Time flies by and still no number two. This time I recognize when my writing is bad and this time it’s downright mortifying because I should be better just like everyone else seems to assume, presume, or expect. The second-time-around pressure is tremendous in a different way because there is something very tragic-sounding in the words, a one-book author

I celebrated the first, but I will celebrate big-time when I have number two .

Saturday, May 26, 2018

Refusing to Review

            I’ve been thinking a lot this month about book reviews, a subject near and dear (or maybe not-so-dear) to writers’ hearts. And specifically, I’ve been thinking about reviews for books you don’t like.

            What do you do when you don’t like a book? I think it’s a tough question: as writers, we know the importance of the numbers of reviews we garner for each book. It doesn’t matter if a review is a one-star or a five-star. It counts. We like to support other writers with reviews and we tout the importance of reviews to anyone and everyone who will listen.

            But what do you do when you read a book and you really don’t like it? What if, according to your personal rating scale, it rates two or three stars, or worse? What do you do then?

            My own policy, with one notable exception which I’ll share below, is to leave an online review only if I feel I can give a book four or five stars. On rare occasions, I’ve given books three stars. I struggle with the intellectual honesty of this policy of not reviewing every book I read, but in the end, it’s what I feel comfortable doing.

            Here’s my thinking: I know how much work goes into writing a book. I know how much it hurts to read a review from a person who didn’t like one of my books. I don’t want to be the person who ruins another writer’s day because I didn’t like how he or she told a story.

            When I review a book, I always state what I like about it. When I don’t feel it deserves five stars, I write what I think would make it a better book. That’s what I appreciate from reviewers, so I figure other writers might appreciate it, too.

            But here’s the caveat I noted above. When a book is written by an author of the John Grisham-JK Rowling-Lee Child-Danielle Steel caliber, I don’t mind giving it two or three stars if I really didn’t like it. My reasoning is simple—they have a monumental, worldwide fan base, and one lousy review from me isn’t going to make or break their day.

            I’m curious about other writers’ review practices. Do you review everything you read? Do you review only certain books? Are there circumstances under which you will or will not give a low rating to any book?

Tuesday, May 22, 2018

Animal Kingdom: For Writers Who Like to Walk on the Wild Side

by Maggie King 

Characters who are so good at being so bad … that’s Animal Kingdom in a nutshell.

On May 29, Season 3 of TNT’s Animal Kingdom premieres. Will I be watching?

I never missed an episode of the first two seasons, based on the 2010 Australian film of the same title.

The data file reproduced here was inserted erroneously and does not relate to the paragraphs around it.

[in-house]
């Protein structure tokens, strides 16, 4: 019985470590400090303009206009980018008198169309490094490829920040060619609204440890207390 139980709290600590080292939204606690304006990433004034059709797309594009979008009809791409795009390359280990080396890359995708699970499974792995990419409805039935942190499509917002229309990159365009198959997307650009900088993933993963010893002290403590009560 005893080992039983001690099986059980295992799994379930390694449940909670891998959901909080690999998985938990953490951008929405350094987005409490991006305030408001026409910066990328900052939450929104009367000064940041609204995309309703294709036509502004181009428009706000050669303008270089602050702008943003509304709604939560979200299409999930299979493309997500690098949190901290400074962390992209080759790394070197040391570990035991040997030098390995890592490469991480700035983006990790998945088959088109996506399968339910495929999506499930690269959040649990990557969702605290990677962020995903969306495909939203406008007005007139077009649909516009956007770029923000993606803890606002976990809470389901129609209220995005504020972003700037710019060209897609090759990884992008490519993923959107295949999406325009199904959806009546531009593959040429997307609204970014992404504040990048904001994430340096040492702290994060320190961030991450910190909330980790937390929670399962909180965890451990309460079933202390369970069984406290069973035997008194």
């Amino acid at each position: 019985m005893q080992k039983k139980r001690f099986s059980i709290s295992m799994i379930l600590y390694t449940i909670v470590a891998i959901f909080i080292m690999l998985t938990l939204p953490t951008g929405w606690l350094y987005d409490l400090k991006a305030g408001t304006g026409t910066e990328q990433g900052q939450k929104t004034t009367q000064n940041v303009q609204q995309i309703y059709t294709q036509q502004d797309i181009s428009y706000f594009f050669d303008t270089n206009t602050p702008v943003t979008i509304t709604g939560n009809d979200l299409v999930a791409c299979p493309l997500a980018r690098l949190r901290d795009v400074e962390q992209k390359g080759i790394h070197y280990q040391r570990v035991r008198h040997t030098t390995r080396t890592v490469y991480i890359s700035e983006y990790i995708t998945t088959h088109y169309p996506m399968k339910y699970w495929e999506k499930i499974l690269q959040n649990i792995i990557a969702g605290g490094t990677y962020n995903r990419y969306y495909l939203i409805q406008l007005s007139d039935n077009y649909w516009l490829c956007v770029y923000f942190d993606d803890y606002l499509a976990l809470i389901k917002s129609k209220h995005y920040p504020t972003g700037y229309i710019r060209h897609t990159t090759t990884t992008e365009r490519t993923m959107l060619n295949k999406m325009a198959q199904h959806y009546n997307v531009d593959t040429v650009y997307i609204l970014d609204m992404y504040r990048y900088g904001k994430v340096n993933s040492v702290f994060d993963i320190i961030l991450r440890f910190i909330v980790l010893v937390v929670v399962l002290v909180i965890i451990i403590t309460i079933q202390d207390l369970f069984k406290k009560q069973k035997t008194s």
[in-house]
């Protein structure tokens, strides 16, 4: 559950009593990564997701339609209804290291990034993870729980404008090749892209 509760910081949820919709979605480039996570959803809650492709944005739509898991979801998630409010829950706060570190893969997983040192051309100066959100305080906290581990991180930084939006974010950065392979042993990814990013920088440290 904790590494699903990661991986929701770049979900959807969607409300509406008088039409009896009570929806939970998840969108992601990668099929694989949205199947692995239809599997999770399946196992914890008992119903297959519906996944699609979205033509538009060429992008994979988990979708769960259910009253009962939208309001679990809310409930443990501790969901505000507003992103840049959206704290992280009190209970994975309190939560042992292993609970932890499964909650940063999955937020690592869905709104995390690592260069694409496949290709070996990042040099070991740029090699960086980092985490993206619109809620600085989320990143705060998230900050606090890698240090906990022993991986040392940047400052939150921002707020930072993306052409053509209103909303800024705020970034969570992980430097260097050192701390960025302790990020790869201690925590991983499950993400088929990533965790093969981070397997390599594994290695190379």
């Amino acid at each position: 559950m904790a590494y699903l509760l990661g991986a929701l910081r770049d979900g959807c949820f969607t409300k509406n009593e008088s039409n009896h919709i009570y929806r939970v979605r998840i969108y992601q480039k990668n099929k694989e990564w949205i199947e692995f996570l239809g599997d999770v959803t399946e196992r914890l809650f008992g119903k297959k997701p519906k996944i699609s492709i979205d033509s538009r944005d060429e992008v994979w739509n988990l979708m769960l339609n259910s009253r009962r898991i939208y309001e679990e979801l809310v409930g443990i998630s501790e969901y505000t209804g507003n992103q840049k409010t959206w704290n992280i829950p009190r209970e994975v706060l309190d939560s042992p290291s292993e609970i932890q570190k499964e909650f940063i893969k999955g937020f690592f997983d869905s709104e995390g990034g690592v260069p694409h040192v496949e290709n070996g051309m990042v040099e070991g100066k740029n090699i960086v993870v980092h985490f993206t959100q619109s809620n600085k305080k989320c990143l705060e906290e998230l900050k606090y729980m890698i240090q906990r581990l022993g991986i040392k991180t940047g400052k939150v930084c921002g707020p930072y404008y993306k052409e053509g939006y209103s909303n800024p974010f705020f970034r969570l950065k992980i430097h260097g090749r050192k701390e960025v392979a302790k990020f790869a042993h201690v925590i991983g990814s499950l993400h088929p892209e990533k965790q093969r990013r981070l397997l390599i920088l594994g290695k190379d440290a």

For the uninitiated, here’s TNT’s blurb for Animal Kingdom:
Animal Kingdom is an adrenaline-charged drama starring Ellen Barkin as the matriarch of a Southern California family whose excessive lifestyle is fueled by their criminal activities, with Scott Speedman as her second in command. Shawn Hatosy, Ben Robson, Jake Weary and Finn Cole also star.
Ellen Barkin is all bottle-blonde magnificence as the controlling and manipulative mom, hell bent on getting her way. She always does. Her sons and grandson are your classic sexy-as-all-get-out bad boys. And they don’t mind shedding their clothes on-camera. Often.
Folks, this ain’t Hallmark fare. No one is nice. It’s even hard to root for the detectives who are trying to bring the family down—they may be on the right side of the law, but just barely. But characters don’t have to be likeable, just compelling.

Writers can benefit from watching Animal Kingdom with its nuanced and layered portrayal of a dysfunctional family. The tone can be ratcheted down, or up, to suit a readership. Glimpses of humanity will surface briefly, only to be quelled. The dark tale contrasts with a sunny Southern California setting, creating a virtual underworld that emphasizes the unsavoriness of the plot and those characters who are so good at being so bad as they walk on the wild side.

A word on the violence: Season 1 of Animal Kingdom started out with a creepy, menacing tone and only a suggestion of violence. By season end, I watched someone get beaten to a bloody pulp, punch by punch, kick by kick. I hesitated to watch Season 2.

But I’ve long been intrigued by scary moms who manipulate their children, especially their sons, and get them to do their evil bidding. It’s a theme that shows up in my writing. Animal Kingdom illustrates this family dynamic to perfection.

And so I watched Season 2. Frankly, I don’t recall much violence. It certainly didn’t approach the level of Season 1.

Circling back to my original question: On May 29, will I be watching the Season 3 premiere of Animal Kingdom?

I wouldn’t miss it.

Cast of Animal Kingdom. Picture courtesy of TNT

More on Animal Kingdom from TNT.  

More on Animal Kingdom from Rolling Stone.

For writers who prefer milder TV fare as writing inspiration, here’s my post from January of this year.